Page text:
This brings me back around to talking about Breakthrough, a 2019 Christian faith-based release that tackles a dire situation through the power of a miracle and the religious faith of mother’s plea. As to be expected, Christian faith-based films (one or two a year) usually come out during major holidays (i.e around Easter and Christmas), with Breakthrough being released on Easter weekend. While I don’t remember hearing much “buzz” about this movie (via internet), I do remember seeing the film’s movie trailer every now and again during my weekly movie theater night outings. I did see it frequently (more than others) as it usually played with movies PG rated and above. Judging from the trailer, it definitely had all the standards of a Christian faith-based movie, including its promise of overtones and of a person’s faith in God. To me, it looked interesting as I did like two Christian faith-based films in 2018 (I.e. I Can Only Imagine and Indivisible) and the trailer for Breakthrough looked to follow the same fashion of cinematic storytelling. Thus, I was interested in seeing this movie when it got released, which I did during its opening weekend. What did I think of it? Well, it was okay endeavor. Breakthrough, while meaningful and inspirational filled with hopes through miracle working, never really “breakthrough” the storytelling mold of Christian-based feature. The story is palpable, but the predictable narrative execution of it all falters.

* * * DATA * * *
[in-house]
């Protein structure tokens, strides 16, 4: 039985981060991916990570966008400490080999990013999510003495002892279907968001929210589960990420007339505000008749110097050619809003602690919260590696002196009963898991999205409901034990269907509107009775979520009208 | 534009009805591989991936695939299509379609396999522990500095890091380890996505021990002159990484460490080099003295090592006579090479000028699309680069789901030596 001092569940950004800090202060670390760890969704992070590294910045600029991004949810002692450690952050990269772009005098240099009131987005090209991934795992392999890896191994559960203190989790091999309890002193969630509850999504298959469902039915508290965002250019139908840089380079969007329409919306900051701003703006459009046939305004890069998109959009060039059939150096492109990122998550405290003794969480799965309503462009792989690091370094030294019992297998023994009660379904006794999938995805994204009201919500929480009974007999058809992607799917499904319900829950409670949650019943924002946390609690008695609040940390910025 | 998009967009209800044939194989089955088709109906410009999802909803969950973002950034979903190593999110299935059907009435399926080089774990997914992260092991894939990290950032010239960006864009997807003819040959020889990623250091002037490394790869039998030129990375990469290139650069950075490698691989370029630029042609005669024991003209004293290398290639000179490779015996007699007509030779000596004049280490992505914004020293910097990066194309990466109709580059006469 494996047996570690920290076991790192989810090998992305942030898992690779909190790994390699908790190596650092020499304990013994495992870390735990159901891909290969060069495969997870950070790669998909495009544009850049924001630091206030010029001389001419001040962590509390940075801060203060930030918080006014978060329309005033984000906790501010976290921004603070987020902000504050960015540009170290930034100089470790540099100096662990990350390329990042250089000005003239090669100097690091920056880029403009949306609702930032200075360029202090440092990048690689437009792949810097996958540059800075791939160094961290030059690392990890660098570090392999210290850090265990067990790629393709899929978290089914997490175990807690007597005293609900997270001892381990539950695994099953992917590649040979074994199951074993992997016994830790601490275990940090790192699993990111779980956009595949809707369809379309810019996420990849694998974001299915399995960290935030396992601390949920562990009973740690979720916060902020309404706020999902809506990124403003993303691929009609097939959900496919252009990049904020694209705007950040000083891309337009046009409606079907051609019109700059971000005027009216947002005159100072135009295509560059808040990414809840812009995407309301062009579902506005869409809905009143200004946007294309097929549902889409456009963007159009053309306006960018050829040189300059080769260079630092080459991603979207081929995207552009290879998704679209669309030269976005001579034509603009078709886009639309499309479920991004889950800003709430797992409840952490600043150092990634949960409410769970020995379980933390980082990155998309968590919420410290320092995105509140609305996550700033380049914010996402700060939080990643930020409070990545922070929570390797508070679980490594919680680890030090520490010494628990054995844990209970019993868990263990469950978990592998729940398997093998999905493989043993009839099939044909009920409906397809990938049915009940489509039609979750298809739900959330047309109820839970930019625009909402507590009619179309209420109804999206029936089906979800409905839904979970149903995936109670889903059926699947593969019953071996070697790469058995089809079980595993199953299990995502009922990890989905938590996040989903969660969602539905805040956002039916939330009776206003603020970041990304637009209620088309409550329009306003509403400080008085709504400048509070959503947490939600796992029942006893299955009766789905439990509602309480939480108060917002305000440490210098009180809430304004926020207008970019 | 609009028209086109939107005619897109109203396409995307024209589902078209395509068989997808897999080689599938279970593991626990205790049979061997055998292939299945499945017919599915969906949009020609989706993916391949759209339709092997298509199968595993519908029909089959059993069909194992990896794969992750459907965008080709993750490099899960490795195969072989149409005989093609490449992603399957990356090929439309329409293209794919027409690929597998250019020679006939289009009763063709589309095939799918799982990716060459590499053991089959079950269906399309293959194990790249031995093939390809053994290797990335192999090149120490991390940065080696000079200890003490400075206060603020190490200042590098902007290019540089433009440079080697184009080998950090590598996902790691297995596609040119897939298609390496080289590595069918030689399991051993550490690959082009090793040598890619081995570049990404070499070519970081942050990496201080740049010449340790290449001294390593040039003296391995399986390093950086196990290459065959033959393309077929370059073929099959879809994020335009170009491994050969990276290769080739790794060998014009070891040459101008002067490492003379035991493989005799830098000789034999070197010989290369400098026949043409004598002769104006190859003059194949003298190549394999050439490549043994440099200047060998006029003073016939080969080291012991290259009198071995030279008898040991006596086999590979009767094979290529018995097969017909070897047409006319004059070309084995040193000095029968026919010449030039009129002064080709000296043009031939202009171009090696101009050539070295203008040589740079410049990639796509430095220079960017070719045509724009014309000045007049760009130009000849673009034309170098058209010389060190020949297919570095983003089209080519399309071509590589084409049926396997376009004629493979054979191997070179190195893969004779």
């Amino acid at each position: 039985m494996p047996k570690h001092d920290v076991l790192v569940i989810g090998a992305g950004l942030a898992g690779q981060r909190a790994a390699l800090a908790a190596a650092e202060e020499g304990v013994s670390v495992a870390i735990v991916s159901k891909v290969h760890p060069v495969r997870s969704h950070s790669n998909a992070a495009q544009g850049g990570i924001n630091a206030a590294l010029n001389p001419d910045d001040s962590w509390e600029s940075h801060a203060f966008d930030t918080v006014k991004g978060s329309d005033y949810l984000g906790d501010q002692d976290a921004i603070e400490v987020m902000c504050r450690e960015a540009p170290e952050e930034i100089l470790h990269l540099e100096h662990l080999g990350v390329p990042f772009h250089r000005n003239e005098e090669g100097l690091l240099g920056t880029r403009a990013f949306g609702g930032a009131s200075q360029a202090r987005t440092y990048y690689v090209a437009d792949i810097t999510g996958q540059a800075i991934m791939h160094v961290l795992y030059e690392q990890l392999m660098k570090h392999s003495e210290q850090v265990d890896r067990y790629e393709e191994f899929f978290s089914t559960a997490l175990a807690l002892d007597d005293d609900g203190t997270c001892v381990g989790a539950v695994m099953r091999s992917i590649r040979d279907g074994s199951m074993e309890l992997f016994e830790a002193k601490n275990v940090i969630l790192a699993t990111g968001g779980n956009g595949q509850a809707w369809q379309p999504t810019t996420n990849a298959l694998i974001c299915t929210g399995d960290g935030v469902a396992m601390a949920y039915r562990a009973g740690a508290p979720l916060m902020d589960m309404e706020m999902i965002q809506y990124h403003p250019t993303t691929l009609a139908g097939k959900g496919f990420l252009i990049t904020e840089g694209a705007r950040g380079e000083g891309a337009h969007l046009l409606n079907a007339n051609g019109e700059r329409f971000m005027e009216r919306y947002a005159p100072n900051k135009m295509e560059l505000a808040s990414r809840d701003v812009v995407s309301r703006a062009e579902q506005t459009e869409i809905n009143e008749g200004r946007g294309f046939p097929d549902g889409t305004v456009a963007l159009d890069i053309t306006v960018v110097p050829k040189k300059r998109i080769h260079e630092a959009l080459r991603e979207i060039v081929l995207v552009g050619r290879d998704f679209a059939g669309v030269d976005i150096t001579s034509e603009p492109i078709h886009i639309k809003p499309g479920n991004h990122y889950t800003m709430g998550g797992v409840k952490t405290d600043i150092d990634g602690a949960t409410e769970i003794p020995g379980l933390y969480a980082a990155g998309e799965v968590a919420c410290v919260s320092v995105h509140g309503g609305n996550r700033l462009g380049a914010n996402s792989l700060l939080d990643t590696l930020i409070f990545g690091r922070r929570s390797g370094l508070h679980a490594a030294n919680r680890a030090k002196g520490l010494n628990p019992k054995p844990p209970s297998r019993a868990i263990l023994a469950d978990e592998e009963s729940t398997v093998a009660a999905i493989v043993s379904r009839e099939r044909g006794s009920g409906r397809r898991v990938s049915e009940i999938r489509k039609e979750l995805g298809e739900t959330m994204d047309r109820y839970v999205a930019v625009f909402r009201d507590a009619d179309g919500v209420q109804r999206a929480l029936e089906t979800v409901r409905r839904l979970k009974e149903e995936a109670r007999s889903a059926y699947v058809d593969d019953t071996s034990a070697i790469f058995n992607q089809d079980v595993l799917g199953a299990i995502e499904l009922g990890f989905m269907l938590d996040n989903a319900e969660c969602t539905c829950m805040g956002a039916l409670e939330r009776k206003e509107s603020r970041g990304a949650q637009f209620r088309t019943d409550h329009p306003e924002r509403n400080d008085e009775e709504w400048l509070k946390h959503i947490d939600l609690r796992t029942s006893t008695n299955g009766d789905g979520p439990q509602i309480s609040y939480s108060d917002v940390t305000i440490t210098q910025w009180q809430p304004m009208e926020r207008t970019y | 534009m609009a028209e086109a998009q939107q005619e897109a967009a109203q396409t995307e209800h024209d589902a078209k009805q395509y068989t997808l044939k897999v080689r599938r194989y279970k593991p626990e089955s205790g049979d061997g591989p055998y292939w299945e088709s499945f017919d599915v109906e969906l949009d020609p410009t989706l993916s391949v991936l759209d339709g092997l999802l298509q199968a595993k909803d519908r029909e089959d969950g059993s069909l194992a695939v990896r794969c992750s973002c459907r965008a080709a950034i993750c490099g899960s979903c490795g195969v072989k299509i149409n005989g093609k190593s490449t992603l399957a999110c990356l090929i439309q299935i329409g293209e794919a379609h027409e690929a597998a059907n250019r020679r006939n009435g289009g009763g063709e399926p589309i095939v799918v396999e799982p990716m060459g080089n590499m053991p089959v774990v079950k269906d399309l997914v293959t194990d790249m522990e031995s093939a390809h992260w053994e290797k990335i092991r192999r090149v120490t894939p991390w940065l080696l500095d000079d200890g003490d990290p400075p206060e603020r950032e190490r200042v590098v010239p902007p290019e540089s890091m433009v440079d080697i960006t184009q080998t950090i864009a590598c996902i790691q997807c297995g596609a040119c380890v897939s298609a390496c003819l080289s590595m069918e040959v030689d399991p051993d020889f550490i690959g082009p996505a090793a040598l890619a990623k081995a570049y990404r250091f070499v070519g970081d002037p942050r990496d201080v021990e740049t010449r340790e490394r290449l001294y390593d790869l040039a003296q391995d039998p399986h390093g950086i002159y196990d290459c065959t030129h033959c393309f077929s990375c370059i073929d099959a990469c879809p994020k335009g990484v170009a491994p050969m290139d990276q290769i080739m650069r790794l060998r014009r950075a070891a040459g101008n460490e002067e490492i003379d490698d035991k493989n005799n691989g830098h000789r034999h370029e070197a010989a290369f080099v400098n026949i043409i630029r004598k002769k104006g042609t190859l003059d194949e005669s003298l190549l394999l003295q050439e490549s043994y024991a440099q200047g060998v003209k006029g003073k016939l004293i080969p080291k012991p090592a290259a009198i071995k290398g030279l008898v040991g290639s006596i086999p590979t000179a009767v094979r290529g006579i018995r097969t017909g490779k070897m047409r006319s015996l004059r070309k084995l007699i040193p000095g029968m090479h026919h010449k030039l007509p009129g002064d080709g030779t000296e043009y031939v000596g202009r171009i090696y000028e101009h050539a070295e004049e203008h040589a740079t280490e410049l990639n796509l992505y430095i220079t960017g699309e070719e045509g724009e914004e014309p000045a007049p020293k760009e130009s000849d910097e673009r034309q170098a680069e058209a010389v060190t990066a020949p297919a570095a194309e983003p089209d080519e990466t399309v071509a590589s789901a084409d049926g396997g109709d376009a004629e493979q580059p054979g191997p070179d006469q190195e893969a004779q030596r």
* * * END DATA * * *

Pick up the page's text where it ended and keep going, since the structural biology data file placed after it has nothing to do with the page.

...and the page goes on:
Based on real life events that are accounted in Joyce Smith’s book “The Impossible: The Miraculous Story of a Mother’s Faith and Her Child’s Resurrection”, Breakthrough is directed by Roxann Dawson, whose previous directorial works of TV shows like The Americans, House of Cards, and Cold Case as well as acting in several project such as Star Trek: Voyager, The Round Table, and Nightingales. Given the fact she had many directorial TV episode projects underneath her belt, Dawson makes the jump to feature films by making Breakthrough her directorial debut in motion pictures. To her credit, Dawson does a decent job, making the film gentle and respectful, presenting the Smith’s situation sincere within the context of a cinematic tale. There’s definitely room for improvement (more on that below), but the movie (overall) was still heartwarming and hopeful. To be truthful, the movie’s story / plot is definitely a parent’s worse nightmare and Dawson makes us (the viewers) feel for the character involved in this dire situation (be it the Smith family, their friends, or even their community). As a personal note, I do have a close relationship with my parents (especially my mom), so I can understand the dilemma / personal struggle that Joyce Smith faced when her son falls through ice and his very life hangs precariously between life and death. In addition, the movie reinforces that idea of love and powerful it can be, which is always fundamental to hear / discuss, especially since it’s a universal human trait and can usually tie into a person’s faith / belief. Because of these notions, I do sympathize with the story, feeling the emotion that comes out the feature and how Dawson handles it, making Breakthrough has that “feel good” movie, especially considering the outcome and how hope can exist through terrible times. This is made especially clear with the today’s current world, which is filled with hatred, racism, and acts of terrorism. A story of a miracle (regardless of how its presented…cinematically) is a reassuring trait that…. borrowing Samwise Gamgee’s line from 2002’s The Two Towers “There some good left in this world….and its worth fighting for”. Thus, given the events of today’s world… we all need a little “miracle” to brighten our day.